Students Fight for a Dream
For many young people in this country the thought of reaching economic advancement through academia is nothing more then a dream, no matter how hard they work. Juan-Carlos, who wishes to only be identified by his first name, is one of those people. Juan-Carlos graduated two years ago from a five-year accelerated program earning both a bachelor’s degree in math and master’s degree in education. He should be in the prime of his career, but instead he is one of millions of young illegal immigrants who are held back by their status.
Juan-Carlos came to the United States from Mexico when he was 11. His family made their way to New York City and Juan-Carlos attended Queens International High School. There he graduated with a 4.0 GPA, was involved in numerous student groups and was valedictorian of his graduating class.
Through a connection he had made at his College Now program he was able to get an in-house scholarship to a private University on Long Island (he wishes to keep the name of the school private).
After all of his hard work he is unable to achieve his dream of being a teacher because he does not have a social security number. As of now he works off the books at a car company as a dispatcher and volunteers for a non-profit where he helps teach ESL to adults.
“All I want to do is teach,” emphasized Juan-Carlos. “Education is my passion.”
He is also an activist for immigration rights. He recently spoke at the New York Immigration Coalition’s annual meeting. In early December of last year he spoke on behalf of the The Development, Relief, and Education of Alien Minors (DREAM) Act. It would offer students who meet certain criteria a path to citizenship. Guidelines that must be met include residing in the country before the age of 16 for at least five years, graduating from a United States High School, and having good moral character. If the law would pass the student would also have to enroll in a higher-education institution or serve in the military.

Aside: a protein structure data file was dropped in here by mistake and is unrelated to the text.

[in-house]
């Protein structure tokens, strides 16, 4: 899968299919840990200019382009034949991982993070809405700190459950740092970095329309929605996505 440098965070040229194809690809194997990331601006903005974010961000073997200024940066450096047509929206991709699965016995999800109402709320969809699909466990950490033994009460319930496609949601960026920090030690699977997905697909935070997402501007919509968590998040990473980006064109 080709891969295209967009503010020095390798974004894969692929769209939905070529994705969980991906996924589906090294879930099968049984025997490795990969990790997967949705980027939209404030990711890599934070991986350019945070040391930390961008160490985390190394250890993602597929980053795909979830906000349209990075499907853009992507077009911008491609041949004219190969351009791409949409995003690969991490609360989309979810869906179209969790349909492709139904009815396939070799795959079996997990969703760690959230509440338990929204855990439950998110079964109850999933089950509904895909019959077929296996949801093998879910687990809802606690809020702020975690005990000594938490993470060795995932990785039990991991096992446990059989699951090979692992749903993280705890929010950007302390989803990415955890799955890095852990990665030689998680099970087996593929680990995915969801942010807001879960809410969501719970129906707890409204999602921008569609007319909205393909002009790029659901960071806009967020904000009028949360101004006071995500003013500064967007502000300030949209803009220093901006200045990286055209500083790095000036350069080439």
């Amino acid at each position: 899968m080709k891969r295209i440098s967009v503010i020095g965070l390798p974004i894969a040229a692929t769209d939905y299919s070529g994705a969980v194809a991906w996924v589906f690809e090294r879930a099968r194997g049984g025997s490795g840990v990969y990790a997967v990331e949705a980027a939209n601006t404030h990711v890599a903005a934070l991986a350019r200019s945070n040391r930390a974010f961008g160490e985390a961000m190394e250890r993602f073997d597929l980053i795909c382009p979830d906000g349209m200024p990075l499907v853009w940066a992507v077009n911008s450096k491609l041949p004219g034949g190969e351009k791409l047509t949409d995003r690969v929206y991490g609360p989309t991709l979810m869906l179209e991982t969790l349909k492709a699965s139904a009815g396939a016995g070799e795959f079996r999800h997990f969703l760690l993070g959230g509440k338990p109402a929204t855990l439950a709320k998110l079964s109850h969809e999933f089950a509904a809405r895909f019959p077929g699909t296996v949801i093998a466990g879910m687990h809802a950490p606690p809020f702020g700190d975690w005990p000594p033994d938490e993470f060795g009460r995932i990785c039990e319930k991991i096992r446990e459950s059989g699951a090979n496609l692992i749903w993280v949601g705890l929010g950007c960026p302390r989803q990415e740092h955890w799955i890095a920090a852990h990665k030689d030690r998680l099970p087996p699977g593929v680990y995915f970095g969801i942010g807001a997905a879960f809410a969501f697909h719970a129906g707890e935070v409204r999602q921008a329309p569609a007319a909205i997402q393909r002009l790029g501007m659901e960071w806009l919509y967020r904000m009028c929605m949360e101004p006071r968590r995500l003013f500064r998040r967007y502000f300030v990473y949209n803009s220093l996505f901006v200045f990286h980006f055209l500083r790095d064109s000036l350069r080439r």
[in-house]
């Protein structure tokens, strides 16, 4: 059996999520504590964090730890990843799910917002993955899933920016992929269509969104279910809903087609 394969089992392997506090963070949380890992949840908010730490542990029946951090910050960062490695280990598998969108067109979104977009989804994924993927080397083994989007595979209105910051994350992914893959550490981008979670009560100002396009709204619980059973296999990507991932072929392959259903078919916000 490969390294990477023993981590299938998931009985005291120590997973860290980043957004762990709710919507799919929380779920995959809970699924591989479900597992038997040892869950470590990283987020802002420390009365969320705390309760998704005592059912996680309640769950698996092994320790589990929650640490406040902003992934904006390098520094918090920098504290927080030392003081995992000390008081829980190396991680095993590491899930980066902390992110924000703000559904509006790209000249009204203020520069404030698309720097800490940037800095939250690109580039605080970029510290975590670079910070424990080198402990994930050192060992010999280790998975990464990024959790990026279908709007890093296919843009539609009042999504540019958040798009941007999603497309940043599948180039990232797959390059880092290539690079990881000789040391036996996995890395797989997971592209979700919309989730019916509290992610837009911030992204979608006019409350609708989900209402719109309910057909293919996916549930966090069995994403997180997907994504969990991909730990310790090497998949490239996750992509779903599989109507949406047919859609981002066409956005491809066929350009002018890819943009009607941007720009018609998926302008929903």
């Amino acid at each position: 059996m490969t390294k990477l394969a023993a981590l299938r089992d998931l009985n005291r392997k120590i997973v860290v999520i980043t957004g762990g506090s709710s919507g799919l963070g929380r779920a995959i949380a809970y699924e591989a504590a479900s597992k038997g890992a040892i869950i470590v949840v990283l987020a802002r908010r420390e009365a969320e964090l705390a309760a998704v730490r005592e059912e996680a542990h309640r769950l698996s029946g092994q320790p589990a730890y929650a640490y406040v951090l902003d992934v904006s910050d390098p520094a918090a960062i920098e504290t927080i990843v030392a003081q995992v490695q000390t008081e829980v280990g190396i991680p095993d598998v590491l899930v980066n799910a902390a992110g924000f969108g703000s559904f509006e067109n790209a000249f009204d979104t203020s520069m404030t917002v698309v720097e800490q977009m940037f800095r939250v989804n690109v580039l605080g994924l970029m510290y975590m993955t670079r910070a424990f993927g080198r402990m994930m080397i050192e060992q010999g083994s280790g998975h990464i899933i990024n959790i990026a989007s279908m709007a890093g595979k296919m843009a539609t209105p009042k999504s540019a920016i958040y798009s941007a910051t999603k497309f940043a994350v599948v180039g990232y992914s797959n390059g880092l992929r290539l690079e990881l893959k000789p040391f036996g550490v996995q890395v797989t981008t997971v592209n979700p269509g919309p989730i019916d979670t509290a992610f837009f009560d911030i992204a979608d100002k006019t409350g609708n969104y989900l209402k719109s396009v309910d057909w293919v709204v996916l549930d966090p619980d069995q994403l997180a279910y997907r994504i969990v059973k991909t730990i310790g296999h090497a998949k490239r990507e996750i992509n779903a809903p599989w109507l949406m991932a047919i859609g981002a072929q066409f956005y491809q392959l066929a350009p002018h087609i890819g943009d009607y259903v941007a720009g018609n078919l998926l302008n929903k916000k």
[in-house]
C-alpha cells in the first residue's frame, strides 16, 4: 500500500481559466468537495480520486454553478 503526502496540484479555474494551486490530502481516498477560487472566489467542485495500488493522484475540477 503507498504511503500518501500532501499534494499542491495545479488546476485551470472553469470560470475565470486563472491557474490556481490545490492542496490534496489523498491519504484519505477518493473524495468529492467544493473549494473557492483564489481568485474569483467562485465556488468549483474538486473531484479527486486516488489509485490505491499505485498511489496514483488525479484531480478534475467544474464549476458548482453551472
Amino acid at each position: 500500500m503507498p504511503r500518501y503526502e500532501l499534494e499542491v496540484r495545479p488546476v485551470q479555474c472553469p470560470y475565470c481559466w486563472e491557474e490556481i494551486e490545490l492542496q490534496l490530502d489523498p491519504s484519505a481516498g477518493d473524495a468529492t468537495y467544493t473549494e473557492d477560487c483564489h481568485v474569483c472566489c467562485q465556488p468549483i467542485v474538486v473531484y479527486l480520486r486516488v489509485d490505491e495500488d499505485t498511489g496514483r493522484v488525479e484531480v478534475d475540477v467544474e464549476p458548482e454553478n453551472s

The passage of the law picked up steam late last year as supporters tried to pass it before a new, primarily Republican congress took office. President Obama, Secretary of Education Arne Duncan, and New York senators Chuck Schumer and Kirsten Gillibrand all supported the bill.
New York City’s Mayor Bloomberg also came out in favor of the DREAM Act, saying it was good for the city. “Why shouldn’t our economy benefit from the skills these young people have learned right here in our public schools?” wrote Mayor Bloomberg. “They’ve played by the rules, worked hard, and shown they value education or military service. They are just the kind of immigrants we need to help solve our unemployment problem.”
Those in opposition to the bill argued that it was an easy path towards amnesty for more then 2 million illegal immigrants. They also voiced concern that the passage of the bill would take away already scarce jobs and tuition.
At that time Juan-Carlos spoke at NYIC’s event, The House of Representatives had just passed the DREAM Act by a margin of 18 votes, while voting was delayed in the Senate. It was a nervous yet exciting time for him. He spent his free time networking, calling senators and gathering support on social networks.
When asked what would he do if the bill failed the Senate, he said he would wait it out a few more years and if worst comes to worse, go back to Mexico. That means leaving the only life he has ever known, his friends, his family and starting over from scratch.
Less than a week later, the Senate voted down the DREAM Act, leaving many such as Juan-Carlos to wonder and second-guess their futures in this country.
“I am just one of thousands. We all have dreams, the better future that our parents always wanted for us,” expressed Juan-Carlos. “Right now there is a wall between me and my goals.” #